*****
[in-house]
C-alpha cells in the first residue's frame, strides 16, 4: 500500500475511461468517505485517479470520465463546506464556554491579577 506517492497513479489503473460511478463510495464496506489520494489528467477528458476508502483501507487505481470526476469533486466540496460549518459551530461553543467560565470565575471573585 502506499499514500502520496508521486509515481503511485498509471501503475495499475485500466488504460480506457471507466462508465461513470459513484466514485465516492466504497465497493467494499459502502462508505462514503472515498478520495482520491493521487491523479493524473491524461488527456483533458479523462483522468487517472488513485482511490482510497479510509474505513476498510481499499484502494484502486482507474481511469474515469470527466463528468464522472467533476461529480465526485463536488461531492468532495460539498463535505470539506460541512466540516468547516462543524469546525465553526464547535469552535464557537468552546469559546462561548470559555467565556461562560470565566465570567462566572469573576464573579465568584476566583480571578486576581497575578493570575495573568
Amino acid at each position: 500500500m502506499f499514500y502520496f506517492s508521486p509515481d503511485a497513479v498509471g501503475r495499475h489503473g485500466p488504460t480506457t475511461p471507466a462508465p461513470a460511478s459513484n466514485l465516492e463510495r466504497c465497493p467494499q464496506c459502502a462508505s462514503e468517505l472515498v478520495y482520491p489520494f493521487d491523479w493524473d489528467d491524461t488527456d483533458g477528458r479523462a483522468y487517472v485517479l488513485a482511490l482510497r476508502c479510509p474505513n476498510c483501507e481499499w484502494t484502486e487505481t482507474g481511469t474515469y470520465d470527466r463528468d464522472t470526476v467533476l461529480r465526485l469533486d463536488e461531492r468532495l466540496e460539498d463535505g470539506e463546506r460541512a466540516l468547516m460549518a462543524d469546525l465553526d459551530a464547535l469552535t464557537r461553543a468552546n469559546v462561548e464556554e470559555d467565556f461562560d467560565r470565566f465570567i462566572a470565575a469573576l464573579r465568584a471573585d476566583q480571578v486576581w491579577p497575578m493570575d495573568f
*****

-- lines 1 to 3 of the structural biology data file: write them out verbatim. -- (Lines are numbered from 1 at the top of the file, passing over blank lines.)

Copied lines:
[in-house]
C-alpha cells in the first residue's frame, strides 16, 4: 500500500475511461468517505485517479470520465463546506464556554491579577 506517492497513479489503473460511478463510495464496506489520494489528467477528458476508502483501507487505481470526476469533486466540496460549518459551530461553543467560565470565575471573585 502506499499514500502520496508521486509515481503511485498509471501503475495499475485500466488504460480506457471507466462508465461513470459513484466514485465516492466504497465497493467494499459502502462508505462514503472515498478520495482520491493521487491523479493524473491524461488527456483533458479523462483522468487517472488513485482511490482510497479510509474505513476498510481499499484502494484502486482507474481511469474515469470527466463528468464522472467533476461529480465526485463536488461531492468532495460539498463535505470539506460541512466540516468547516462543524469546525465553526464547535469552535464557537468552546469559546462561548470559555467565556461562560470565566465570567462566572469573576464573579465568584476566583480571578486576581497575578493570575495573568
Amino acid at each position: 500500500m502506499f499514500y502520496f506517492s508521486p509515481d503511485a497513479v498509471g501503475r495499475h489503473g485500466p488504460t480506457t475511461p471507466a462508465p461513470a460511478s459513484n466514485l465516492e463510495r466504497c465497493p467494499q464496506c459502502a462508505s462514503e468517505l472515498v478520495y482520491p489520494f493521487d491523479w493524473d489528467d491524461t488527456d483533458g477528458r479523462a483522468y487517472v485517479l488513485a482511490l482510497r476508502c479510509p474505513n476498510c483501507e481499499w484502494t484502486e487505481t482507474g481511469t474515469y470520465d470527466r463528468d464522472t470526476v467533476l461529480r465526485l469533486d463536488e461531492r468532495l466540496e460539498d463535505g470539506e463546506r460541512a466540516l468547516m460549518a462543524d469546525l465553526d459551530a464547535l469552535t464557537r461553543a468552546n469559546v462561548e464556554e470559555d467565556f461562560d467560565r470565566f465570567i462566572a470565575a469573576l464573579r465568584a471573585d476566583q480571578v486576581w491579577p497575578m493570575d495573568f